Creating a 2010 Census Database

So you’re interested in the 2010 Census results.  Well they’re publicly available at http://www2.census.gov/census_2010/03-Demographic_Profile/ and with a little bit of work, you can have yourself a fully stocked Access Database with complete 2010 Census data.

Here’s a simple step-by-step using Microsoft Office – Access 2010 to create a database and import the data for the state( s ) you want to collect.  Later I’ll show you how to turn the resulting Access 2010 file into a SQL Database for SQL 2008r2.

Download the “DPSF2010_Access.accdb” file from the url above.  Also download the various .zip files under the states your interested in.  Then open up the Access file and perform the following steps as described in their documentation…

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We’ll first import the demographics data… so select the non-“geo” file.

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Select the “Data Part…” specification since this relates to the Demographics file.  When you repeat this wizard for the Population (geo) file, you’ll need to choose the other “GeoHeader…” option on this screen.

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The specs will automatically change to the correct format.

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This step is important… so specify the correct primary key.

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Name your table… I’m importing everything, so I’ll name it the state and attach Demo onto the end and Pop on the end of the geo file.  This will give me tons of data in two different tables for each state.

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Have fun with data… if you have any questions or comments, please add it below!

Robocopy’ing Basics

So, you have a large batch of files and want to move or copy them reliably from one location to another.  (this works for nearly all scenarios:  local->local, local->network, ext hd->local, ext ht->network)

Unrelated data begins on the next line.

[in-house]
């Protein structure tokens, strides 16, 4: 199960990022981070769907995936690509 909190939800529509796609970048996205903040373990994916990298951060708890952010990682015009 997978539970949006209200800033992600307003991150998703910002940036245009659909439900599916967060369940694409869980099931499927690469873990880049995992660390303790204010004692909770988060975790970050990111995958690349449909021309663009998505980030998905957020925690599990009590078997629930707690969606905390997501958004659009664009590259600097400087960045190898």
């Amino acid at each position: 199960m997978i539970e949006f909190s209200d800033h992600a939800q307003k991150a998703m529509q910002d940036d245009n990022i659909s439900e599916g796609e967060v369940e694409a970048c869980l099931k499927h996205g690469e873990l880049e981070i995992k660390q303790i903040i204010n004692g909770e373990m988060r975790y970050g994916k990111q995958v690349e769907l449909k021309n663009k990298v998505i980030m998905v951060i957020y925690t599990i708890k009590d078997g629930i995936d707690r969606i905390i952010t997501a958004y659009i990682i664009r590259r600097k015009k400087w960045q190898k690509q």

Microsoft TechNet reference for Robocopy

Helpful TechNet Magazine article on Robocopy   and another

Download it here if you don’t already have it

All you have to know is this simple command:

robocopy [destination] –z –e

/Z :: copy files in restartable mode.  This means if the command stops because the network is no longer available or some other reason… all you have to do is re-run the command and it’ll pickup where it left off.

/E :: copy subdirectories, including Empty ones.  This will recreate the exact directory tree… so if you’re copying an entire tree (files and sub-directories) it will exactly recreate it even if there are no files inside of a folder.

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This command also takes advantage of a few defaults:

/COPY: DAT :: what to COPY for files.   This means the files that are copied, will also transfer over the data, attributes, as well as the timestamps like last modified, etc…

/R:n :: number of Retries on failed copies: default 1 million.  This means if the command fails it will sit and retry up to a million times before failing.  I rely on this since I usually run my command overnight.  If the network goes down, it is probably do to a simple power issue.  The hub will go down but the computers won’t due to my UPS’s.  When power is restored and the hubs come backup, the copy will continue.

/W:n :: Wait time between retries: default is 30 seconds.   If it fails as described previously, this is the timer which runs before retrying.  Every 30 seconds upon a failure. 

 

Robocopy is an essential command that everyone who uses computers should be aware of.  Put this one in your pocket and pull it out when needed. 

Port Scanning?!? oh and Microsoft Threat Management Gateway (TMG)

I am working on learning network security… so I went and picked up the NMAP Network Scanning book (ISBN: 978-0-9799587-1-7) from Gordon Lyon and Insecure.org.
During my reading he talks alot about an Intrusion Detection System (IDS). Apparently IDS’s are used to detect attacks on their networks including something benign as a port scan. This got me thinking… doesn’t my MS Action Pack include something like that… indeed it does… two in fact. The ISA 2006 and it’s newer replacement Threat Management Gateway (TMG 2010).
Any respectable hacker would jump at the chance to set it up and “hack” yourself to see what happens right? OF COURSE!!!

I’ve setup the new system and placed it on the “edge” of my network. This puts it in exactly the right spot to have the largest exposure… right…